You may be wondering How To Get A Reply On Genealogy Forums and Message Boards is going to help you with your family research. You may also have no idea what a forum or message board is. I will explain what they are and why they are so important in family research. I will show you how to find them and more importantly how to get others to reply and help you with your research.
I get lots of requests through Ancestry for information on my private family tree. I make a point to answer every one and have often had a lovely reply back thanking me for replying as I am the only person to do so. Not everyone else was mean spirited so why did they have no responses?
One message to me was "I have Hart's in my tree please send me all the information you have". That request would take me hours and my Hart's are probably not even their relatives as Hart is a fairly common name. I replied that I needed more details. Others just ignore the request.
Throughout I have used the term forum but this applies to message boards and groups too.
What is a Genealogy forum?
A forum is a online discussion where people post messages and reply to others creating a thread. Usually the forums are focused on one subject, not only genealogy but anything from mountain climbing to stamp collecting. This means that all those engaging in the threads are interested in the subject and many are very active and knowledgeable.
Some forums require people to register before being allowed to participate and others are open to all. Most allow non-members to read the thread. Many of these threads are archived and therefore still searchable. Most have some very useful information.
How Do I Find A Forum?
Cyndi's List has many links
GenForum has over 14,000 forums
British Genealogy has multiple forums
Roots Chat is a very popular forum
Now I've Found One What Do I do?
1. read the rules
Each forum has it's own rules and many of the members know them inside out. Most will have a FAQ or a new members thread and some require you to register before you can post a question. Before you post your question READ THE RULES! If you get their backs up you will not get the help you are after.
2. Watch the threads/ Read the threads
Once you have read the rules and FAQ then read a few threads. What questions get ignored? What get lots of answers? Think about the style of writing is it chatty or more formal.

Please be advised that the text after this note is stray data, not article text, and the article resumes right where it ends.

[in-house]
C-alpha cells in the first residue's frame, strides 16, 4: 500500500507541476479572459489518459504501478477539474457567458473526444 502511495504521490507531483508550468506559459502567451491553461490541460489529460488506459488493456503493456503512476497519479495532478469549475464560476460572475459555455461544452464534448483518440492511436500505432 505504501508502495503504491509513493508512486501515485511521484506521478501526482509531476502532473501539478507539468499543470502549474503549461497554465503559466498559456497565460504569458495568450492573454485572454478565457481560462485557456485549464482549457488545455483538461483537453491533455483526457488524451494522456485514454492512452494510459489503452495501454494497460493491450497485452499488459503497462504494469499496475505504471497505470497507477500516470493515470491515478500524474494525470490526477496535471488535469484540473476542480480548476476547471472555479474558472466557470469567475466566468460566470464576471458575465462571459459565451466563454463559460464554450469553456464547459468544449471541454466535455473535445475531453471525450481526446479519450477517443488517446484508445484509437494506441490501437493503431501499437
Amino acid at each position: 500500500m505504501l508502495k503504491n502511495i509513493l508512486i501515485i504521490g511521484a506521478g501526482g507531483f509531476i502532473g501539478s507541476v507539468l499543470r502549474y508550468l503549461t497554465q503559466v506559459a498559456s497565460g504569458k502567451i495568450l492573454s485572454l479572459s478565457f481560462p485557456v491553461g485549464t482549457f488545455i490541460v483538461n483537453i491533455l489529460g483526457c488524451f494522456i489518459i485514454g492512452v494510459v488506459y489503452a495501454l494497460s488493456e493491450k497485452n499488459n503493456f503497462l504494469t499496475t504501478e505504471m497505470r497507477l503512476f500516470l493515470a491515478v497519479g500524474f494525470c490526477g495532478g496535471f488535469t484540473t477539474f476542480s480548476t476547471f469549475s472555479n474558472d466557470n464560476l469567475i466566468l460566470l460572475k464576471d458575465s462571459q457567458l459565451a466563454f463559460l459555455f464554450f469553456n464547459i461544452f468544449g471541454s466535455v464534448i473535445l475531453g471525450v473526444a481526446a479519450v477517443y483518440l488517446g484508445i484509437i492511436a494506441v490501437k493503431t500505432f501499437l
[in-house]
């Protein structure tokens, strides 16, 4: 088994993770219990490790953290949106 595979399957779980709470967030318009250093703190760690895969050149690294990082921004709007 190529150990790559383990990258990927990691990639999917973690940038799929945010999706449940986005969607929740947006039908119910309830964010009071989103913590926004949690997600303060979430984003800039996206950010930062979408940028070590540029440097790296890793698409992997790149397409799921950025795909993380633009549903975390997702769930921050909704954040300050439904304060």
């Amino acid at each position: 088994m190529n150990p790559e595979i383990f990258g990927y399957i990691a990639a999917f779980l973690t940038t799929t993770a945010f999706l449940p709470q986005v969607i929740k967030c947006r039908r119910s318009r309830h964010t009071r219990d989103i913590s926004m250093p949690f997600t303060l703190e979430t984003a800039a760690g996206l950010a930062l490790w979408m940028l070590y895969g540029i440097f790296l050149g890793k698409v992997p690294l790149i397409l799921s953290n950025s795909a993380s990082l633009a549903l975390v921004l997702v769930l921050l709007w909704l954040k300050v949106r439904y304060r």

3. Only ask one question and make it specific
Do not be the person that asks
"I have a Hart in my tree can you give me all the information you have"
You probably have thousands of questions in your mind and do want to know everything about all your ancestors but only ask one question and make it specific.
Look at what you do know. What do you need to ask first? Is it a birth? Marriage? Census entry? Give as much detail as possible
- relationship to you
- date of birth/death/marriage
- place town/county
- others related to the person their father/siblings/mother/spouse
- if you have them in a census give the reference so the person helping can have all the information easily
- Ask the question you want answered.
So instead of the above write something like this;
My great grandfather was John Hart b 1856 Norwich, Norfolk. I have found him on the 1871 census with his father John aged 45, mother Alice aged 48, and brother Fred aged 14. (census reference here) I cannot find a death or anymore information. Did he marry or emigrate?
Family historians are detectives, they all like a puzzle but cannot solve a problem without clues.
Soon they will be checking the census and looking for a death, because they know you have missed it. Then they will start asking you questions and with luck give you way more information than you asked for.
4. The thread title
Give this a little thought. Many forums are very busy and members just quickly scan the titles of the threads to see if any interest them. If you use a very generic title such as "help needed with my tree" you may miss the only person who can help. Ensure you put a little information in the title.
5. Thank you
It is easy to forget to say thank you, especially if no-one has found anything but they have tried. If you have no luck then try another forum or ask a different question.
When you have hit a brick wall a genealogy forum is a great way to get help. Sometimes the answer is there but you cannot see it. Sometimes others have the vital piece of information you need. Sometimes you just need to ask the correct question. If you are stuck there are lots more tips on my post How to break through brick walls in your family tree.
Would you like to read more tips for beginners? Then just click on the tree below or the Family Tree tab above.